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Aisles - 4:45am CD (album) cover

4:45AM

Aisles

 

Neo-Prog

3.36 | 50 ratings

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aglasshouse
3 stars This is an album from a band that arises from the less complex side of the neo-prog genre, and features callbacks of vocal-fronted pop rock circa very late 70's progressive rock akin to material by Kayak or Styx. Atypical of most well- known prog bands Aisles (or I guess AISLES as they stylize it) has an aforementioned heavy emphasis on vocal work performed by Sebastian Vergara, which depending on who you are, could spoil most experimentation or improvisation present on 4:45. Guitar work and overall use of flashy, echoing effect-laden playing style is very similar to music you'd find on late-career material from Pink Floyd (Division Bell mainly). To me this is a bit disappointing because it has that sense of a band who used to play extremely well on their own but due to age they had to rely on background ambiance and soundscapes to make up for any emptiness they would have been able to kill in their heyday. This does not at all apply to Aisles, who has been around only since 2001, but is forgivable because, surprise, they aren't Pink Floyd. Variation is mostly present towards the end of the album, but retains mainly the same style, tempo. This causes a bland factor for most of the tracks on the album, making them forgettable for the most part- that is but for the finale epic Melancholia; a song where this style of Aisles actually works as well as has equal balance between the vocals and the instrumentation. This song demonstrates creativity that I do hope to see on upcoming albums from the band.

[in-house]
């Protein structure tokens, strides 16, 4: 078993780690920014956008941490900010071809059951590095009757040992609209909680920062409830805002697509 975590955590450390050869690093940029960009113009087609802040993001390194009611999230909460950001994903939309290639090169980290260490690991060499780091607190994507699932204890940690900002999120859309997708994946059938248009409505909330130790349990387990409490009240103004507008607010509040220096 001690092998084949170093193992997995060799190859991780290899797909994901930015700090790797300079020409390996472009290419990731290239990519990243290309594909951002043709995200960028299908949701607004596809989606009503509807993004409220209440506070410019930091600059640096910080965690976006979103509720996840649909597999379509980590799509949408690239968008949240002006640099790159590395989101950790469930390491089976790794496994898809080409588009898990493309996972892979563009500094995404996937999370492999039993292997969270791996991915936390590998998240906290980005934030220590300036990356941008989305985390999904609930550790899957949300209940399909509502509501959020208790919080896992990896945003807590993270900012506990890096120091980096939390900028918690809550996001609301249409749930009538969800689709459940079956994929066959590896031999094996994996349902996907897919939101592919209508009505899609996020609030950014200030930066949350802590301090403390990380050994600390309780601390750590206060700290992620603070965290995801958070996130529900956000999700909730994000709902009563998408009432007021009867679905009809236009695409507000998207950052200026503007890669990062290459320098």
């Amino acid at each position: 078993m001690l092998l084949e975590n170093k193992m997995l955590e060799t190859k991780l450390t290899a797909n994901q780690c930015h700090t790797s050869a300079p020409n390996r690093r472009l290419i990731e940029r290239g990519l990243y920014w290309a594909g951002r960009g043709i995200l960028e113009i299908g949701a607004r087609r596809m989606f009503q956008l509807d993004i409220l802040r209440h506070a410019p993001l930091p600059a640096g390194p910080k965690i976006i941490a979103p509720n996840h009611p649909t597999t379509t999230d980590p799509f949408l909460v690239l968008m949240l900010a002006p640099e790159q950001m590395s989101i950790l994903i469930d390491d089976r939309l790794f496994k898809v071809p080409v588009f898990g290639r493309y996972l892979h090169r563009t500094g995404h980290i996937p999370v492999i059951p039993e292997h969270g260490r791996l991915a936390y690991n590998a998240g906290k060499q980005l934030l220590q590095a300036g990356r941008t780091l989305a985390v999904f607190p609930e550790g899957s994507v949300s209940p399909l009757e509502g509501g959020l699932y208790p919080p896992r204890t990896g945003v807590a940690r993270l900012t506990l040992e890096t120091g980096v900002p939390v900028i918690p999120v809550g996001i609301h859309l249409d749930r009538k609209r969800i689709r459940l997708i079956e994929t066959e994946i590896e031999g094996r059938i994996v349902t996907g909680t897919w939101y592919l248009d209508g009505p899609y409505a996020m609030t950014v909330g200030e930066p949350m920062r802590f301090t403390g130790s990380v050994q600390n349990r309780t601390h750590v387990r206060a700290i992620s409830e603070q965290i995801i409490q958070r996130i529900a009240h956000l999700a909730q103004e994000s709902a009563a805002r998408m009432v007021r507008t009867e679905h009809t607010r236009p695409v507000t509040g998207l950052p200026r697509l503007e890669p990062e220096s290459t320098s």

Unfortunately 4:45 as a whole is humble but also doesn't quite cross the threshold of skill that I expected. Compositions are not unique, lacks a unique style, and overall is not played quite to snuff as I think it could have. Like most of Aisles' releases up to this point, this is another step up the proverbial rung for the band's rising potential. An album doesn't quite satisfy but also makes me expectant for a followup.

aglasshouse | 3/5 |

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